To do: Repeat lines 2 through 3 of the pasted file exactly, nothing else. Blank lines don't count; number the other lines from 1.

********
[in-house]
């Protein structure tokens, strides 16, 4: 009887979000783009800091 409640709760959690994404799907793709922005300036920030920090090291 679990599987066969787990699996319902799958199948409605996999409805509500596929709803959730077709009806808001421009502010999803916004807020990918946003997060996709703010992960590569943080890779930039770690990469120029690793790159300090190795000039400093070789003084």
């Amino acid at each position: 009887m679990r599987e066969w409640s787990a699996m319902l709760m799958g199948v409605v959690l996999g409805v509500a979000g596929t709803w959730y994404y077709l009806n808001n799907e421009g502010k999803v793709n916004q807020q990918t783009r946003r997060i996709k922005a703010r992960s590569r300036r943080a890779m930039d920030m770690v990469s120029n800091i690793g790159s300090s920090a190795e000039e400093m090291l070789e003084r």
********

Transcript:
């Protein structure tokens, strides 16, 4: 009887979000783009800091 409640709760959690994404799907793709922005300036920030920090090291 679990599987066969787990699996319902799958199948409605996999409805509500596929709803959730077709009806808001421009502010999803916004807020990918946003997060996709703010992960590569943080890779930039770690990469120029690793790159300090190795000039400093070789003084």
């Amino acid at each position: 009887m679990r599987e066969w409640s787990a699996m319902l709760m799958g199948v409605v959690l996999g409805v509500a979000g596929t709803w959730y994404y077709l009806n808001n799907e421009g502010k999803v793709n916004q807020q990918t783009r946003r997060i996709k922005a703010r992960s590569r300036r943080a890779m930039d920030m770690v990469s120029n800091i690793g790159s300090s920090a190795e000039e400093m090291l070789e003084r």